Profile: U.S. Attorney Mary Jo White
(CNN) -- Mary Jo White, the prosecutor in charge of the investigation of President Clinton's last-day-in-office pardon of billionaire financier Marc Rich is the first woman to serve as U.S. attorney for the Southern District of New York, which covers Manhattan, the Bronx and New York City suburbs.
White announced that her office and the FBI would look into the case because "various questions have been raised concerning the activities and pardons of Marc Rich and Pincus Green [Rich's business partner]."
Sources tell CNN that the probe will focus on whether contributions Rich's former wife, Denise Rich, made to the Democratic Party and to the Clinton Presidential Library fund influenced the pardons.
The Southern District of New York handled the criminal case against Rich, who was indicted in 1983 on charges of tax evasion, fraud and participation in illegal oil deals with Iran. Before he could face trial, he left the country and settled in Switzerland.
White has handled cases that include Wall Street crime, international art theft, organized crime racketeering, drug trafficking, police corruption and terrorism.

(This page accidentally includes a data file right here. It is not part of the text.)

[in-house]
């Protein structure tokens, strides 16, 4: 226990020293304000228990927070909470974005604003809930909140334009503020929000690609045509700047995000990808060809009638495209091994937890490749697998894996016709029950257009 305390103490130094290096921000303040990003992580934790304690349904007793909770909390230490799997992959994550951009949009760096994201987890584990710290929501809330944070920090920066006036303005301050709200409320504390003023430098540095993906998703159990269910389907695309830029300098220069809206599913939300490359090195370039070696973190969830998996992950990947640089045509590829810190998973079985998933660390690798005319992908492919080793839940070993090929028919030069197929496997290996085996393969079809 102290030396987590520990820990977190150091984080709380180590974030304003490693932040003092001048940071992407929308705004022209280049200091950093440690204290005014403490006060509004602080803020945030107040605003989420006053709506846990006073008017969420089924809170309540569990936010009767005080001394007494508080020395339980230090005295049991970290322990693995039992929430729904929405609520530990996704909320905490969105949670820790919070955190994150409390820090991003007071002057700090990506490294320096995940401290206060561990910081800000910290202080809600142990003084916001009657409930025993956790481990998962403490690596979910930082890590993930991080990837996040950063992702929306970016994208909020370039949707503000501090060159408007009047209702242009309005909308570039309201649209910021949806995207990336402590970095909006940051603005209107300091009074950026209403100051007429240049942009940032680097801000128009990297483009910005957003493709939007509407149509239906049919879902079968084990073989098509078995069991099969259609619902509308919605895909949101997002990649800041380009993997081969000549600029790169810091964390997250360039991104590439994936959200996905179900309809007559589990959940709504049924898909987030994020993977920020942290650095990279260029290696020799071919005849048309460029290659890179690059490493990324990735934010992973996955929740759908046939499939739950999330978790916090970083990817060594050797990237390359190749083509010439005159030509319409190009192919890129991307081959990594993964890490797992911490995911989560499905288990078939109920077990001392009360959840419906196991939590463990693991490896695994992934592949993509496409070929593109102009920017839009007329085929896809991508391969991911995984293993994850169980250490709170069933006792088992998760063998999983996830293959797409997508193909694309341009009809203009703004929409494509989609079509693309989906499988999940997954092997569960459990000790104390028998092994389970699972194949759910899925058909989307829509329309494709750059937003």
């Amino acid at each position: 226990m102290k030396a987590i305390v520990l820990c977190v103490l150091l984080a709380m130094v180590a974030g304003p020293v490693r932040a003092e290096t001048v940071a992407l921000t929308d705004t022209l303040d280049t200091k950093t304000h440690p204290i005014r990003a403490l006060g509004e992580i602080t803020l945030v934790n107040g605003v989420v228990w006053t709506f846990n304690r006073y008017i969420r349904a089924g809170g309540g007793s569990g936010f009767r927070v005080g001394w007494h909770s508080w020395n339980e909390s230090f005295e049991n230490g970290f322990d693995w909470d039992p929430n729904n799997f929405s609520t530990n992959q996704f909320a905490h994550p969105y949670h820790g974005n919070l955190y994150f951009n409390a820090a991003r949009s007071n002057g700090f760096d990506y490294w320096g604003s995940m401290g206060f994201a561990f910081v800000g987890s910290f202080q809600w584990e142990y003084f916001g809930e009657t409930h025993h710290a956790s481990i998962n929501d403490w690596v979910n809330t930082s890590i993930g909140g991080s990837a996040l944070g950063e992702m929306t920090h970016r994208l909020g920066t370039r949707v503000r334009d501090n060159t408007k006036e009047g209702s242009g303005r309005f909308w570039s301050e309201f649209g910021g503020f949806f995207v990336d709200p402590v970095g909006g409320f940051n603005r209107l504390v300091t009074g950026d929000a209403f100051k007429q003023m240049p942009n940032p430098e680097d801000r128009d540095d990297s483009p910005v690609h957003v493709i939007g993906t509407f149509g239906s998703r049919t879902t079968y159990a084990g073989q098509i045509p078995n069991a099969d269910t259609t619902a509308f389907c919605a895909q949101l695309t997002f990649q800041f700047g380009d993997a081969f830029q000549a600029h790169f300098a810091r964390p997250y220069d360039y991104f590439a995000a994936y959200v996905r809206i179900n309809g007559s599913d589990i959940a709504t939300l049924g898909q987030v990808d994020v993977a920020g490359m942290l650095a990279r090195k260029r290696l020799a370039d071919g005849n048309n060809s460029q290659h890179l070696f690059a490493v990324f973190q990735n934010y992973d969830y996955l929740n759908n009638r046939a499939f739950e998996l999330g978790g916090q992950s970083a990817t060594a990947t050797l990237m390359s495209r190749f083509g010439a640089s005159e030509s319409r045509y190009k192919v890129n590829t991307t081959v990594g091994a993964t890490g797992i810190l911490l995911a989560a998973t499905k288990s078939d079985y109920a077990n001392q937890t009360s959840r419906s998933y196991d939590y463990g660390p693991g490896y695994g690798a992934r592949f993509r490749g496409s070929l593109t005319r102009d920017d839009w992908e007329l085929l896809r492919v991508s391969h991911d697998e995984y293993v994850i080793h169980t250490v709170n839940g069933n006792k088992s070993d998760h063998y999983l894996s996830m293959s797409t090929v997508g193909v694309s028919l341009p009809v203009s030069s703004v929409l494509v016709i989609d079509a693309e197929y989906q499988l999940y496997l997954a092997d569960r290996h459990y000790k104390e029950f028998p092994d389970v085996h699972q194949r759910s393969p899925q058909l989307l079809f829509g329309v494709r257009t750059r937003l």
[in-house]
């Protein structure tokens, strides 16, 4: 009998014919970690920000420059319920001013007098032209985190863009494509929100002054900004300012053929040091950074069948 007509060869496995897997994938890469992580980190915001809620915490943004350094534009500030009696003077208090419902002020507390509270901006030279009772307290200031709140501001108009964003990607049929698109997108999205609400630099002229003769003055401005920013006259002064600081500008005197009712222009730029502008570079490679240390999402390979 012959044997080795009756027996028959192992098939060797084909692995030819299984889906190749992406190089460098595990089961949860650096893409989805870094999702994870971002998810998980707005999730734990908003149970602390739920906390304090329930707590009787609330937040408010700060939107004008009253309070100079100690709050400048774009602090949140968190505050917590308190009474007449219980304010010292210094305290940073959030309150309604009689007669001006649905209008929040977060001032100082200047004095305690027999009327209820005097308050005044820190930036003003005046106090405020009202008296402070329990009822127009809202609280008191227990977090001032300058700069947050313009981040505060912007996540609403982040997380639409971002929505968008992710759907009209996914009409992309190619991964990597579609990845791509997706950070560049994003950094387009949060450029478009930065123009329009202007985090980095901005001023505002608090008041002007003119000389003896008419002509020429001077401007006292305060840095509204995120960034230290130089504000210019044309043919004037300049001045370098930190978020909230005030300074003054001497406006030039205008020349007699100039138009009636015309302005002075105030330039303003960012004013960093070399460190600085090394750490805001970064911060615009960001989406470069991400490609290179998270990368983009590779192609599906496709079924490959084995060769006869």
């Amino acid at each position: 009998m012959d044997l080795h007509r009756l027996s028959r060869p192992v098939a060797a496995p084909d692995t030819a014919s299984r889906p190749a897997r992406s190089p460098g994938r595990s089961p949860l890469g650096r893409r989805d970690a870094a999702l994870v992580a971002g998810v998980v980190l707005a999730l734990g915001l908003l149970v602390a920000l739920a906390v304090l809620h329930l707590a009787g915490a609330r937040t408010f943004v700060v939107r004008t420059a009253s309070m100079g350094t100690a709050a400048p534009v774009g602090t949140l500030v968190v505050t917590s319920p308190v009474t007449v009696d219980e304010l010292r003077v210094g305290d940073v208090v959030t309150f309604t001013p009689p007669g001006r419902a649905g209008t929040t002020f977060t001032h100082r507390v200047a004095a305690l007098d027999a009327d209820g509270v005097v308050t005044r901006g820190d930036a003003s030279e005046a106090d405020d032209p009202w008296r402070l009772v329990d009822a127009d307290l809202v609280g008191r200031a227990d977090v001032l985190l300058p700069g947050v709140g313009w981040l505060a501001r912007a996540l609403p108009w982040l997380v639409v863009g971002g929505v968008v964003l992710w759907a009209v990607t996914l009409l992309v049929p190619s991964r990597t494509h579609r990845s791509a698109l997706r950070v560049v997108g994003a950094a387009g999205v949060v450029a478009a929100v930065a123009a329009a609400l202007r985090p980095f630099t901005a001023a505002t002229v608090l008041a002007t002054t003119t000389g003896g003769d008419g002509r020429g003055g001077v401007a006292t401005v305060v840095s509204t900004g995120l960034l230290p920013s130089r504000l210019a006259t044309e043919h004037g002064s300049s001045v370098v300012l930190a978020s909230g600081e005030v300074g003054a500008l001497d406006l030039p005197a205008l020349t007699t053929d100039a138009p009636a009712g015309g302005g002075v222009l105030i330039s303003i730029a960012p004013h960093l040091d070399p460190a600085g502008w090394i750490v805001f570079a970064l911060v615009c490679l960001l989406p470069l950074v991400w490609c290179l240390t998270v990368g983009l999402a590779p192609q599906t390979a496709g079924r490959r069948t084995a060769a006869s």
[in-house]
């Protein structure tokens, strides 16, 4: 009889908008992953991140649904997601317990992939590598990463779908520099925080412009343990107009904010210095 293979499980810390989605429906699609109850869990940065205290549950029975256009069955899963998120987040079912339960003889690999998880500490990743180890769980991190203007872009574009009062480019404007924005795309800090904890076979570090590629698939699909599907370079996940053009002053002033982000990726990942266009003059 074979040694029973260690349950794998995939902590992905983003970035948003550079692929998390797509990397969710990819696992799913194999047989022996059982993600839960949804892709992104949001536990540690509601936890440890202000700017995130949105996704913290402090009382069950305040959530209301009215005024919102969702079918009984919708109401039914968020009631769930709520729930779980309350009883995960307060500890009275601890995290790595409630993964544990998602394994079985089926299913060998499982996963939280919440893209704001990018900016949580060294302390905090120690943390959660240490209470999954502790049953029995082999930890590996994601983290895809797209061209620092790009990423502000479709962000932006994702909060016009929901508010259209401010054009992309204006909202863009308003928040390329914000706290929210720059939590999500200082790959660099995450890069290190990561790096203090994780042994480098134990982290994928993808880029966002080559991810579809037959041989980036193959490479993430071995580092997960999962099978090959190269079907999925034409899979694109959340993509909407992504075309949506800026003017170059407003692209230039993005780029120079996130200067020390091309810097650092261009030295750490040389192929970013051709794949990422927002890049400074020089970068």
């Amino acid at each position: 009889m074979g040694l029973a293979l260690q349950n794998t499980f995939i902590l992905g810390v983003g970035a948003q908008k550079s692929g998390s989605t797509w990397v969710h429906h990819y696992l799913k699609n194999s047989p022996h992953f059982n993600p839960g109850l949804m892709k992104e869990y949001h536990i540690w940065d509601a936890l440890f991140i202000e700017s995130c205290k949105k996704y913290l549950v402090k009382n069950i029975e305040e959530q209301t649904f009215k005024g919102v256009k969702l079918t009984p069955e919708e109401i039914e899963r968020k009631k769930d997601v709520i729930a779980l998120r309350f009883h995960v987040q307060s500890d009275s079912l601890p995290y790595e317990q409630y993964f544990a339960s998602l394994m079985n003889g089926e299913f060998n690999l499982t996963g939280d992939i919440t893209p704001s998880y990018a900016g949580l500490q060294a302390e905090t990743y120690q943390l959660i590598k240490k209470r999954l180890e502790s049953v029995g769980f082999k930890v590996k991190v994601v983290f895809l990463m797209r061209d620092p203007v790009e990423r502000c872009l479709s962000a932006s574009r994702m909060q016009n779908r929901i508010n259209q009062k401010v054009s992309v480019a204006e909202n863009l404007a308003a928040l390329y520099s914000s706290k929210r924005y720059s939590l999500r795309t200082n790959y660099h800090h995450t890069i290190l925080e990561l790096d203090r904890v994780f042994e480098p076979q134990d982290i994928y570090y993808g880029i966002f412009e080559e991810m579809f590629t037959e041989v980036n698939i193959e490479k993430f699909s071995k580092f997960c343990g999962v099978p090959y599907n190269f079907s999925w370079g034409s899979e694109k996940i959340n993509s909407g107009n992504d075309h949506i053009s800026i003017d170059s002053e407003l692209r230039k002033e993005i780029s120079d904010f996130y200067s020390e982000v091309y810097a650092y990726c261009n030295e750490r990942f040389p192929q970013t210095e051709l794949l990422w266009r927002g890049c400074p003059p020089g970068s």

She presided over the successful prosecutions in the World Trade Center bombing cases and the terror conspiracy case against Egyptian cleric Sheik Omar Abdel Rahman and others who plotted to blow up various New York City landmarks.
White's office has devoted considerable resources to the embassy bombings case, indicting Saudi exile Osama bin Laden and 20 others in an alleged worldwide plot to kill Americans and destroy U.S. government property. After the embassy bombings in East Africa in August 1998, White's office worked alongside the FBI's anti-terrorism task force to gather evidence in the crime that killed 224 people.
"There is no safe haven for terrorists," White has said of her prosecution team's efforts. She has resolved "to bring to the bar of justice each and every person who participated in these heinous crimes that resulted in the deaths of hundreds of innocent people."
Appointed to her post in 1993, White supervises an office of more than 200 assistant U.S. attorneys. Prior to her appointment, she served as the chief assistant U.S. attorney in the Eastern District of New York, in Brooklyn, where she was the lead prosecutor in the case against John Gotti, convicted of murder and racketeering in 1992.
White grew up in northern Virginia and was a Phi Beta Kappa graduate of the College of William & Mary. She earned a master's degree in psychology and then graduated from Columbia Law School in 1974.
White clerked for a federal judge and then worked as an assistant U.S. attorney in the office she now runs. She was in private practice for 11 years before returning to public service.
Her husband, John White, is a partner in the New York firm Cravath Swaine & Moore.
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